By Helen Hossley
For many of us this time of year, we get a little impatient waiting for spring to arrive. The March snowstorms dampen our spirits a bit and we are tired of shoveling and driving in snowy conditions. As the sun follows the moon, springtime will happen in the Northeast. I was fortunate to have a wonderful reminder of springtime on my recent visit to Colorado. While most people travel to this beautiful state for the incredible skiing, I was happily attending a 90th birthday party for my dear great-aunt. A couple of days before the main event I took the opportunity to visit the Great Sand Dunes National Park and Preserve. These dunes are the largest in North America. The elevation within the park range from 7,515 to 13,604 feet. The dunes start at 8,200 feet rise another 750 feet. Being from the East Coast, it was a challenge to walk up the dunes due to the elevation. Although I didn’t make it to the top of the dunes the time I spent barefoot frolicking in the soft warm sand reinforced my hope in spring-time. A bonus to the trip was knowing that the Sandhill cranes were nearby in the preserve. Estimated to number around 20,000, it was a site to behold!
While we await springtime in Vermont, we can be encouraged by another annual event in our parks, the famous blossoming cherry trees around the Jefferson Memorial in Washington, D.C. The cherry trees were a gift of friendship from Japan in 1910. However, the interest in bringing the trees to the United States started in 1885 when a woman named Eliza Scidmore proposed having the trees planted on the newly reclaimed land along the Potomac. The U.S. Army Superintendent of the Office of Buildings and Grounds denied her proposal, as did every Superintendent for the next 24 years. But Eliza Scidmore was persistent. She was a writer and photographer, a traveler to the countries of the Far East and the first female board member of the National Geographic Society. She started fundraising and ran a letter writing campaign, which included a letter to First Lady Mrs. Helen Taft. Getting the attention of the First Lady proved fruitful.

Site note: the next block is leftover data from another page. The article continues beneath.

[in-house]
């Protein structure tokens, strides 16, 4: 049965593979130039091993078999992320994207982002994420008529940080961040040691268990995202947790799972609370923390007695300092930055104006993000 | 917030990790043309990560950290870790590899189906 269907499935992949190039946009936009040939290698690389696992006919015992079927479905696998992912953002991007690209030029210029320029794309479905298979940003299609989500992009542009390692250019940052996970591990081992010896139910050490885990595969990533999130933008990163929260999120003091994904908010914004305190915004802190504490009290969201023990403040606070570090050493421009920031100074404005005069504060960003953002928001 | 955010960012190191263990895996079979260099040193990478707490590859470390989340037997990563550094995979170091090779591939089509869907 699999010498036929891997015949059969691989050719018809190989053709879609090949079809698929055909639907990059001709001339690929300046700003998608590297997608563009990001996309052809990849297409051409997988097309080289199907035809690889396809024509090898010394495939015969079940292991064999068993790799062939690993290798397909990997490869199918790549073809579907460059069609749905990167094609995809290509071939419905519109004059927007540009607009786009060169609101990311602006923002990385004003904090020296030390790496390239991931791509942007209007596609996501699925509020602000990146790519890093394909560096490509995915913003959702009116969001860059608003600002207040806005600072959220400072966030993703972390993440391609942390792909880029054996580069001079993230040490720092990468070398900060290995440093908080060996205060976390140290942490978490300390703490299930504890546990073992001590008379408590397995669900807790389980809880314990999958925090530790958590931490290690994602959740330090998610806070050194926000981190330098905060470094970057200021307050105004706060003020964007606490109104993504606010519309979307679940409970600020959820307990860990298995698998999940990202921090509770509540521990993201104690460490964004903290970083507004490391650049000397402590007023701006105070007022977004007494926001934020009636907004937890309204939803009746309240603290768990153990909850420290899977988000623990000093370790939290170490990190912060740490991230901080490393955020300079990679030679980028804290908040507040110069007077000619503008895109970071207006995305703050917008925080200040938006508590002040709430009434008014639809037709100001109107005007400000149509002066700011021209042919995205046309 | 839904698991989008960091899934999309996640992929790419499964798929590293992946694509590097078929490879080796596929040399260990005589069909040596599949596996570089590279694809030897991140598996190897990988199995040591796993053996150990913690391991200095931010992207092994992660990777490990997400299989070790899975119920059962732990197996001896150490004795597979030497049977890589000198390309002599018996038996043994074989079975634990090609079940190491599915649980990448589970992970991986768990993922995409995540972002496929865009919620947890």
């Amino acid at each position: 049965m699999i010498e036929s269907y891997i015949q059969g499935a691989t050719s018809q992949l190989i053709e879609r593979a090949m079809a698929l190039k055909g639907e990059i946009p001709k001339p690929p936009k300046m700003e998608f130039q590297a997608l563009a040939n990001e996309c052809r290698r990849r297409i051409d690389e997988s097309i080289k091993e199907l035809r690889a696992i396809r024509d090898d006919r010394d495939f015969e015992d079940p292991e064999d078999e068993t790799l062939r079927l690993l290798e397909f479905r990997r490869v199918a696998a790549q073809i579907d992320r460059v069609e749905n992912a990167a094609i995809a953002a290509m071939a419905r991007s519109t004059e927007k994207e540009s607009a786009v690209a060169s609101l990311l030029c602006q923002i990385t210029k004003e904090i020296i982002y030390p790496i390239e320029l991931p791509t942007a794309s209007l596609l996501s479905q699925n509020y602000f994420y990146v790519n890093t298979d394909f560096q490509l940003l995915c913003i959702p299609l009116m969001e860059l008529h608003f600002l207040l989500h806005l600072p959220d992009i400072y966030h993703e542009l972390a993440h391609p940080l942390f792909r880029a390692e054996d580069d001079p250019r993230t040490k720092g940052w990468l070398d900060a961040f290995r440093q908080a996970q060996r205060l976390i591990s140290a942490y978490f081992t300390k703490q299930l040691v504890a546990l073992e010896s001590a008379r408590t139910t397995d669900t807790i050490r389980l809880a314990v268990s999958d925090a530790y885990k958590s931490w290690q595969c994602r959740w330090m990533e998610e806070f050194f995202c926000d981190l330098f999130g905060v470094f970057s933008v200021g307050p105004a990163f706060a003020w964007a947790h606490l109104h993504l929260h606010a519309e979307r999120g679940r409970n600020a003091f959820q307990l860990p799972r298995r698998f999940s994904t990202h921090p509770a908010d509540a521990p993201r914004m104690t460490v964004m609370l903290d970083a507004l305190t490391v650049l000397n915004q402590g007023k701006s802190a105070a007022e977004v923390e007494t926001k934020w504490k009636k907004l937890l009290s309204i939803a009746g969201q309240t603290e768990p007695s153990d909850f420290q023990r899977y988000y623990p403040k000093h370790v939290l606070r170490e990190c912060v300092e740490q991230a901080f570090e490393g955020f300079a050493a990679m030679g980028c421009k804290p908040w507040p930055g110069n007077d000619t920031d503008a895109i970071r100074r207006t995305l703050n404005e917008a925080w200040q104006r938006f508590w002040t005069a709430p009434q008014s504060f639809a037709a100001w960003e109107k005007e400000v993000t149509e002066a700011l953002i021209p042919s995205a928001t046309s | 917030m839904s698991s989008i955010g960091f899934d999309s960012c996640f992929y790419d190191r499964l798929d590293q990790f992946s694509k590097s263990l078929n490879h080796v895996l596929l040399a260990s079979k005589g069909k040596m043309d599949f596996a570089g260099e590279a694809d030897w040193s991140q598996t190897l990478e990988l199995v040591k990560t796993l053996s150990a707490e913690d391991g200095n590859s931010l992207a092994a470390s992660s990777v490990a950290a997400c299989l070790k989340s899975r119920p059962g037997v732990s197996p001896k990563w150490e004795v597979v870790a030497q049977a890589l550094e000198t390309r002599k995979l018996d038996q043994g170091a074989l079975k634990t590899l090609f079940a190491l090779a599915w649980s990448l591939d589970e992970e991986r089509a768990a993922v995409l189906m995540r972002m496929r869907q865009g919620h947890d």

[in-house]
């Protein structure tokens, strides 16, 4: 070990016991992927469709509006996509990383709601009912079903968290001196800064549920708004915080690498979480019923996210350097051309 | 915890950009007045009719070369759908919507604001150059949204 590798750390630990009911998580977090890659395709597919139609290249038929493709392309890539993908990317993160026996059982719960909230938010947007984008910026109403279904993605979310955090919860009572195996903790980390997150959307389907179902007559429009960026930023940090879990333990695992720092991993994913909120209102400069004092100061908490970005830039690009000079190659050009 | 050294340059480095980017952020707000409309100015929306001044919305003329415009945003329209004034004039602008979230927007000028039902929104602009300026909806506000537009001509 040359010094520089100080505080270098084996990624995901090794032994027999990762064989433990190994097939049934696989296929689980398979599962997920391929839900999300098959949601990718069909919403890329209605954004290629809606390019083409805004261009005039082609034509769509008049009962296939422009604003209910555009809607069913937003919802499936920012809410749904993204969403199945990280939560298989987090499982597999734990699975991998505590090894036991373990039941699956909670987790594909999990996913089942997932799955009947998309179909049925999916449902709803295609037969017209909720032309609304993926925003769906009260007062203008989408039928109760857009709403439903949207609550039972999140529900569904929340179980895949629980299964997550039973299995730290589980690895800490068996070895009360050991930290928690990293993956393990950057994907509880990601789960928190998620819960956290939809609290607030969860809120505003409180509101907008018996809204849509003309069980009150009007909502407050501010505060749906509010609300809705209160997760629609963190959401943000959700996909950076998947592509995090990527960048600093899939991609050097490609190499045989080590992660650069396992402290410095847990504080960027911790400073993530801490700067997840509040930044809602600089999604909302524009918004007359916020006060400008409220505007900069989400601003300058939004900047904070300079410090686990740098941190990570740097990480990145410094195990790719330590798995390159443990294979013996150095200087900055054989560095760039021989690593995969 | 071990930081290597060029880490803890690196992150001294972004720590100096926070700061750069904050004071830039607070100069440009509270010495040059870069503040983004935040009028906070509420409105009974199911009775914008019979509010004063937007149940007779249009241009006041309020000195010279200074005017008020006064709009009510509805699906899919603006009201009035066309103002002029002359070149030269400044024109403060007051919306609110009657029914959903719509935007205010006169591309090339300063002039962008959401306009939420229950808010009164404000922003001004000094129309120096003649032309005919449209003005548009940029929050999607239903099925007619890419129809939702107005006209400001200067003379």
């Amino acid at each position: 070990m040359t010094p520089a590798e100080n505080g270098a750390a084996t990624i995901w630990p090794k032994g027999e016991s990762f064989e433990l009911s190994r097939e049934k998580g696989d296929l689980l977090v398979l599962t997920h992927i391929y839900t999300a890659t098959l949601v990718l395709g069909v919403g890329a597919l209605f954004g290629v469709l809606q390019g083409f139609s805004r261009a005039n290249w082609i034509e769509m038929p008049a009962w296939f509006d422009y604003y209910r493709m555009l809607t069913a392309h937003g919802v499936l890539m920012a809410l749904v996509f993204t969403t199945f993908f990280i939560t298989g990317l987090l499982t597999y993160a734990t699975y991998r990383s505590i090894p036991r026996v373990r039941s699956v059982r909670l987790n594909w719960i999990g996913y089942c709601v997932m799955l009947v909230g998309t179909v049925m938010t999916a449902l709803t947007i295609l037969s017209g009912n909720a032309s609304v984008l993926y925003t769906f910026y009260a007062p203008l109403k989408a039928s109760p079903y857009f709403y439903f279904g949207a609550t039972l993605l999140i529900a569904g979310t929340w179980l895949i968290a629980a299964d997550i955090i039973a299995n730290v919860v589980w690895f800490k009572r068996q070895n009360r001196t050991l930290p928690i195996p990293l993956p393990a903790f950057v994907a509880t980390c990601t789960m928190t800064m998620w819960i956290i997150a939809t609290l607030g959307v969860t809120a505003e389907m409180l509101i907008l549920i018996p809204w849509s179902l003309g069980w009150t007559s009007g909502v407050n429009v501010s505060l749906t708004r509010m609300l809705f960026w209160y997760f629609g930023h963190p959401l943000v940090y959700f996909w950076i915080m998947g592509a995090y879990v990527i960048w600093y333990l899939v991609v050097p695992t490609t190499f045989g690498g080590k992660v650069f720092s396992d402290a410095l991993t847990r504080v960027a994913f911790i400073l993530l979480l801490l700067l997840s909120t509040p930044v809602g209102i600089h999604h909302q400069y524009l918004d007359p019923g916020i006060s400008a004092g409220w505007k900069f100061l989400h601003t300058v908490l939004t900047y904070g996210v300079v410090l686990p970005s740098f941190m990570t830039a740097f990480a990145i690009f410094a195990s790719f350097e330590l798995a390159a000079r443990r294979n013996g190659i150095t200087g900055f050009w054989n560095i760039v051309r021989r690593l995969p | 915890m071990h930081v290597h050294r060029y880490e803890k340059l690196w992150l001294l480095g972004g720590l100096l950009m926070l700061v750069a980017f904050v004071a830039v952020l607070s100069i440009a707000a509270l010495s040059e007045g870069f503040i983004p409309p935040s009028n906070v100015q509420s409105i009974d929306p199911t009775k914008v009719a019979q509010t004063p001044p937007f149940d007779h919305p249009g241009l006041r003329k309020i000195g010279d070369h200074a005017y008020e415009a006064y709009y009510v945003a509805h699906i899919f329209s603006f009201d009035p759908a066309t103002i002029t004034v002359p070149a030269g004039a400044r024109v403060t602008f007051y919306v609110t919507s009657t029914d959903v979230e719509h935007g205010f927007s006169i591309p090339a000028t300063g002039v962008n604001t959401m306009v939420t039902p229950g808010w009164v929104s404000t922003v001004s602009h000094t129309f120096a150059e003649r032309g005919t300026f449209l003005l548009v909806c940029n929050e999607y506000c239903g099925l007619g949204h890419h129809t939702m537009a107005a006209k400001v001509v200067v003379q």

In January 1910, two thousand cherry trees from Japan finally arrived in America, but Eliza’s triumph was short lived. Inspectors declared that the trees were infected. Politically, it was a tricky situation. President Taft had the delicate job of informing the Emperor of Japan that his generous gift of trees were diseased and had to be destroyed to protect American growers. In a magnanimous gesture, the mayor of Tokyo agreed to raise over 3,000 trees cultivated specifically to be hardy, as well as disease and insect free. In March 1912, the new trees arrived in Washington. As she watched the planting, Eliza Scidmore could hardly have imagined what beauty her inspired vision would bring to our country one hundred and five years later.
How many millions of people have enjoyed the gentle beauty of the flowering trees without giving a thought to the person behind the movement to get them planted? How selfless was her gift? She carried on for so many years with little encouragement. And what would Eliza think of the admiring crowds now? I like to think she is smiling with satisfaction.
Helen Hossley was a National Park Ranger and is the author of “Do I Get to Wear That Neat Hat?” To find out more about her book, please visit www.helenhossley.com